“I will fix every single defect on the face of the planet. I build 35,000 homes in my hard 35 years of hard working. Never fail. Have no problems on any site. The problem is … not mine. It’s a structural problem, structural engineers. Why they come to me?” he said.
NSW Building Commissioner David Chandler.Credit: Kate Geraghty
“I did not design the building. I built it according to the plan. So, what they want from Jean Nassif? What did I do wrong?”
Administrators are untangling a web of 75 Toplace entities that collectively hold assets and liabilities worth up to $1 billion.
NSW Fair Trading has banned Toplace and Nassif from operating in NSW while a review decides their future after the agency identified more than 40 “serious and potentially serious” defects in Toplace towers.
Chandler previously issued orders preventing residents from moving into two Toplace developments.
In February, owners of Toplace’s Park Grove apartments at Botany were awarded $4.5 million in compensation after a six-year battle in the NSW Supreme Court, while a further three owners corporations have legal action against the company over defects in their respective buildings.
Nassif, 55, was overseas when he was named earlier this year as a co-accused alongside his daughter Ashlyn in an alleged $150 million bank loan fraud against Westpac. Ashlyn was arrested and charged at the time, while NSW Police issued a warrant for Nassif’s arrest last month.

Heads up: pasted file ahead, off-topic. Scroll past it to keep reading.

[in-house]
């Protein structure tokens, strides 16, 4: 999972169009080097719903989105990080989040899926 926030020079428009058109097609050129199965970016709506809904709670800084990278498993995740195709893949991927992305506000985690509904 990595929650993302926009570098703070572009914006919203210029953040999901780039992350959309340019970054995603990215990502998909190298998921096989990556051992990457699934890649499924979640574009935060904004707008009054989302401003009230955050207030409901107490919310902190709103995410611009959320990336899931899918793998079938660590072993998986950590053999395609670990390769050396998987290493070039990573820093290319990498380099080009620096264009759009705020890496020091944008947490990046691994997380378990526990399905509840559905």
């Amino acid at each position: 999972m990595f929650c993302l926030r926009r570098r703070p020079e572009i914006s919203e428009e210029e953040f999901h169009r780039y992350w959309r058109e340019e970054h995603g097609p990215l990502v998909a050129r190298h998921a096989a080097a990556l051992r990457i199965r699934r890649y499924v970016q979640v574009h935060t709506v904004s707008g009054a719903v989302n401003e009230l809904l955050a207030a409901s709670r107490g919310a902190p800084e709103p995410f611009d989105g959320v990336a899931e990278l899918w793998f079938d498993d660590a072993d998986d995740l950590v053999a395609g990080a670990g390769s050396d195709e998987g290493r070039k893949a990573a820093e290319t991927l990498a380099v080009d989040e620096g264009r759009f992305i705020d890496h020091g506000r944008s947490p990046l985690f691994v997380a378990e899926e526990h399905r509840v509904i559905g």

He fiercely denied any wrongdoing and claimed police did not attempt to speak to him before they issued a warrant for his arrest.
“They say I’m disappearing … on the news … to declare that I am on the run, and they require public assistance to find me. I begged [police] to call me any time he wants. He never did. I’m here … they’re lying dogs,” he said.
“When I get fit from my illnesses and from my rehab, I will face my problems. Never run away from my problems. I’m a warrior. I’m a fighter for good … not fighter for evil.
“They find one project where the engineer had a mistake with the structure and they dump it on me.
Apartment owners in the Vicinity building in Canterbury are among those impacted by the collapse of Toplace Group.Credit: Janie Barrett
“I want to fight back, and I’m gonna hurt them. They destroyed my family.